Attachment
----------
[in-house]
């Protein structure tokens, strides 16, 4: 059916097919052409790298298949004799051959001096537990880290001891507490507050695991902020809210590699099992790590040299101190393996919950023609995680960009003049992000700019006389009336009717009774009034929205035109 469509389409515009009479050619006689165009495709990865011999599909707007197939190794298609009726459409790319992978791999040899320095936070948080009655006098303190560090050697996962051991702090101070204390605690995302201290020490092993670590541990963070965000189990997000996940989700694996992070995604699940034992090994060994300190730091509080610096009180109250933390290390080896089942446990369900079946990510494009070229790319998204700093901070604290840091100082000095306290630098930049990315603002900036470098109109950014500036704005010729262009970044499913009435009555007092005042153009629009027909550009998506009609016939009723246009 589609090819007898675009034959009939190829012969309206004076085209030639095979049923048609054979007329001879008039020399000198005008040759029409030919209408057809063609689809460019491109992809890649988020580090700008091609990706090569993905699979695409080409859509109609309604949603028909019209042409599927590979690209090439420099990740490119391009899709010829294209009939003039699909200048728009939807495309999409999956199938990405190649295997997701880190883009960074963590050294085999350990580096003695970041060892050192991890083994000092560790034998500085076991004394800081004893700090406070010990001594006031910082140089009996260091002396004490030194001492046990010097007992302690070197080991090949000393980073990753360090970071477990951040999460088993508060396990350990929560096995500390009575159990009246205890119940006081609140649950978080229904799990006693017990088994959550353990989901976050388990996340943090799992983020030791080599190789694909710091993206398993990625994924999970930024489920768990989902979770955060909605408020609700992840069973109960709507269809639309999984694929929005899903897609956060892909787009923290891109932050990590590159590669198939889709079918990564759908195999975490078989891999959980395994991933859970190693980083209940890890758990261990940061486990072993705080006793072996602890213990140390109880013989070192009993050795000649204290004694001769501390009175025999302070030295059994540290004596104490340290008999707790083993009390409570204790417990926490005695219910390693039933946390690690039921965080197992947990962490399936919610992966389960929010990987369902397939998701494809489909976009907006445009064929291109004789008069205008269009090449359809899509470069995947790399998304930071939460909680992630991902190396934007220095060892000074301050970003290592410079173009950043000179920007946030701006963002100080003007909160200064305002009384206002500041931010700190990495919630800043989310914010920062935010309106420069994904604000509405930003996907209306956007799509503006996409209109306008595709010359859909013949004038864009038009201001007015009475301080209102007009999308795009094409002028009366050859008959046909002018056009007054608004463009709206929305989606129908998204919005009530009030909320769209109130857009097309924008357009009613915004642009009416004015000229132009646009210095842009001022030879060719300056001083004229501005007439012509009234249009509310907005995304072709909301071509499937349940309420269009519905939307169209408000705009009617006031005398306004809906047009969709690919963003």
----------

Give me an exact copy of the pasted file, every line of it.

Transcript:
[in-house]
């Protein structure tokens, strides 16, 4: 059916097919052409790298298949004799051959001096537990880290001891507490507050695991902020809210590699099992790590040299101190393996919950023609995680960009003049992000700019006389009336009717009774009034929205035109 469509389409515009009479050619006689165009495709990865011999599909707007197939190794298609009726459409790319992978791999040899320095936070948080009655006098303190560090050697996962051991702090101070204390605690995302201290020490092993670590541990963070965000189990997000996940989700694996992070995604699940034992090994060994300190730091509080610096009180109250933390290390080896089942446990369900079946990510494009070229790319998204700093901070604290840091100082000095306290630098930049990315603002900036470098109109950014500036704005010729262009970044499913009435009555007092005042153009629009027909550009998506009609016939009723246009 589609090819007898675009034959009939190829012969309206004076085209030639095979049923048609054979007329001879008039020399000198005008040759029409030919209408057809063609689809460019491109992809890649988020580090700008091609990706090569993905699979695409080409859509109609309604949603028909019209042409599927590979690209090439420099990740490119391009899709010829294209009939003039699909200048728009939807495309999409999956199938990405190649295997997701880190883009960074963590050294085999350990580096003695970041060892050192991890083994000092560790034998500085076991004394800081004893700090406070010990001594006031910082140089009996260091002396004490030194001492046990010097007992302690070197080991090949000393980073990753360090970071477990951040999460088993508060396990350990929560096995500390009575159990009246205890119940006081609140649950978080229904799990006693017990088994959550353990989901976050388990996340943090799992983020030791080599190789694909710091993206398993990625994924999970930024489920768990989902979770955060909605408020609700992840069973109960709507269809639309999984694929929005899903897609956060892909787009923290891109932050990590590159590669198939889709079918990564759908195999975490078989891999959980395994991933859970190693980083209940890890758990261990940061486990072993705080006793072996602890213990140390109880013989070192009993050795000649204290004694001769501390009175025999302070030295059994540290004596104490340290008999707790083993009390409570204790417990926490005695219910390693039933946390690690039921965080197992947990962490399936919610992966389960929010990987369902397939998701494809489909976009907006445009064929291109004789008069205008269009090449359809899509470069995947790399998304930071939460909680992630991902190396934007220095060892000074301050970003290592410079173009950043000179920007946030701006963002100080003007909160200064305002009384206002500041931010700190990495919630800043989310914010920062935010309106420069994904604000509405930003996907209306956007799509503006996409209109306008595709010359859909013949004038864009038009201001007015009475301080209102007009999308795009094409002028009366050859008959046909002018056009007054608004463009709206929305989606129908998204919005009530009030909320769209109130857009097309924008357009009613915004642009009416004015000229132009646009210095842009001022030879060719300056001083004229501005007439012509009234249009509310907005995304072709909301071509499937349940309420269009519905939307169209408000705009009617006031005398306004809906047009969709690919963003």